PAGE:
Don’t expect our politicians to be gods

What makes The Avengers so popular? We love stories of superhuman figures defeating oppressors and restoring justice to the earth.

Stories of mythology have always fascinated us. In Germanic mythology, Thor was the storm god, and thunder was the sound of Thor’s hammer. He was worshipped each week: Thursday is Thor’s Day.

In our movies, Thor is not a god but a superhuman figure. We’ve turned away from gods; we prefer humans with superpowers to save us.

The trouble is, that doesn’t work when it comes to real leaders. They don’t have superpowers. They’re mere humans, lacking the power to put everything right. When we place our faith in them, we’re disillusioned. Then we do silly things like throwing eggs to shame them.

In the last 12 years (2007 – 2018), the number of Australians satisfied with our democracy has fallen from 86% (six out of seven) to 41% (two out of five).

We no longer believe human leaders can deliver what they promise. That makes us susceptible to the mavericks with god-like promises to make us great again, mavericks speaking as if they were beyond the law, as if they were gods.

Haven’t we learned from history? 2000 years ago, Herod dressed himself in his royal regalia at his seaside palace and took his seat on the royal throne to address his people. Caught up in the spectacle, they cried, “This is the voice of a god, not a man.”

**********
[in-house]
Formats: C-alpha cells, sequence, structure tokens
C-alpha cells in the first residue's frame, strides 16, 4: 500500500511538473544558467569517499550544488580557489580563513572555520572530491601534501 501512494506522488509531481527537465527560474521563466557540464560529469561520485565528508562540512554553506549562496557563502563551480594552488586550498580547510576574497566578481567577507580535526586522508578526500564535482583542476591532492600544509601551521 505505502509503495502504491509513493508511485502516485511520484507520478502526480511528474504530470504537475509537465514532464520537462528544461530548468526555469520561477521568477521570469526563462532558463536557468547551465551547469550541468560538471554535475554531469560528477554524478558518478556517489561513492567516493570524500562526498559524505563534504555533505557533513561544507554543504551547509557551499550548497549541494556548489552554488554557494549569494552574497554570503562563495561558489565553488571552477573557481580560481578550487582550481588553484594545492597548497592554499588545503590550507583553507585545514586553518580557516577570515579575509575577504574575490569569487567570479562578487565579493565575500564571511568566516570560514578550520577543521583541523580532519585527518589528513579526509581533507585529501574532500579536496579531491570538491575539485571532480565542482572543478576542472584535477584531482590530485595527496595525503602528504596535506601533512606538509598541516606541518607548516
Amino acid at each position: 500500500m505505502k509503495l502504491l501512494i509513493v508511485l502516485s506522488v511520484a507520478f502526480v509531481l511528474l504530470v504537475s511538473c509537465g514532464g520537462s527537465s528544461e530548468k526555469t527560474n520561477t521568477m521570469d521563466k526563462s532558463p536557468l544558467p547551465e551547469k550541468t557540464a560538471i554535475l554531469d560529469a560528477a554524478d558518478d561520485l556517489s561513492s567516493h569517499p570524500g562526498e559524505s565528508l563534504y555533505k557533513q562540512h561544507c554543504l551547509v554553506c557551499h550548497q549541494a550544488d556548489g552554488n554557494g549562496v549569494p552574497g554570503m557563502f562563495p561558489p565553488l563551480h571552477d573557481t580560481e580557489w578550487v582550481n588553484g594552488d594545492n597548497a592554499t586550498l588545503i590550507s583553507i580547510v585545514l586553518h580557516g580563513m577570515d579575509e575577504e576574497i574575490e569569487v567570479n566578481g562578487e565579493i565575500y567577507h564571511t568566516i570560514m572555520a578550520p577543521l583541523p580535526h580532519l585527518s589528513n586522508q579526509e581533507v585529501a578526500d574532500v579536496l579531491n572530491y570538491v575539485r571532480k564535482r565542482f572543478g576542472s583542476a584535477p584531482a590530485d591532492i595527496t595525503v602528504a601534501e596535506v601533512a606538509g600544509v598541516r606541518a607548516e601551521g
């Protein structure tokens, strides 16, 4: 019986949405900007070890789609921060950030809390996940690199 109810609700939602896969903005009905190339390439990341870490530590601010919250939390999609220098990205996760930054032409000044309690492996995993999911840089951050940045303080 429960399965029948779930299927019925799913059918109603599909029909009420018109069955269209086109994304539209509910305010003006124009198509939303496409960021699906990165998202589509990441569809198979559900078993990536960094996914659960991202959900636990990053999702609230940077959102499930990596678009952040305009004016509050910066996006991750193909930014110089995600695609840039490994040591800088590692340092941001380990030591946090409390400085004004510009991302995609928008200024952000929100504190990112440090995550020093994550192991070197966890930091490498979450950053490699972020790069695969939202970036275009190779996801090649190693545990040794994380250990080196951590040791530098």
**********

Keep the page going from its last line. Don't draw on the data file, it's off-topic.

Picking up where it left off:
Herod’s audience quickly discovered he was only human. Worms infested his flesh, and he died. Worms eat most of us after we’re buried, but in Herod’s case the rot had already set in. Attributing super-powers doesn’t deify humans; it corrupts them (Acts 12:19-24).

So, is it worth praying about the upcoming election? Absolutely, but let’s be realistic about what we expect from our politicians. If they don’t take us to war, if we can lead peaceful lives, that’s about it really. Then we can live lives that represent the one who can save the planet from oppression and injustice.

Seriously, our politicians aren’t our gods. They’re important, but they can’t save us. Observe carefully:

1 Timothy 2 1 I urge, then, first of all, that petitions, prayers, intercession and thanksgiving be made for all people — 2 for kings and all those in authority, that we may live peaceful and quiet lives in all godliness and holiness.
3 This is good, and pleases God our Saviour, 4 who wants all people to be saved and to come to a knowledge of the truth. 5 For there is one God and one mediator between God and mankind, the man Christ Jesus, 6 who gave himself as a ransom for all people. (NIV)

Author: Allen Browne

Seeking to understand Jesus in the terms he chose to describe himself: son of man (his identity), and kingdom of God (his mission). Riverview College Dean

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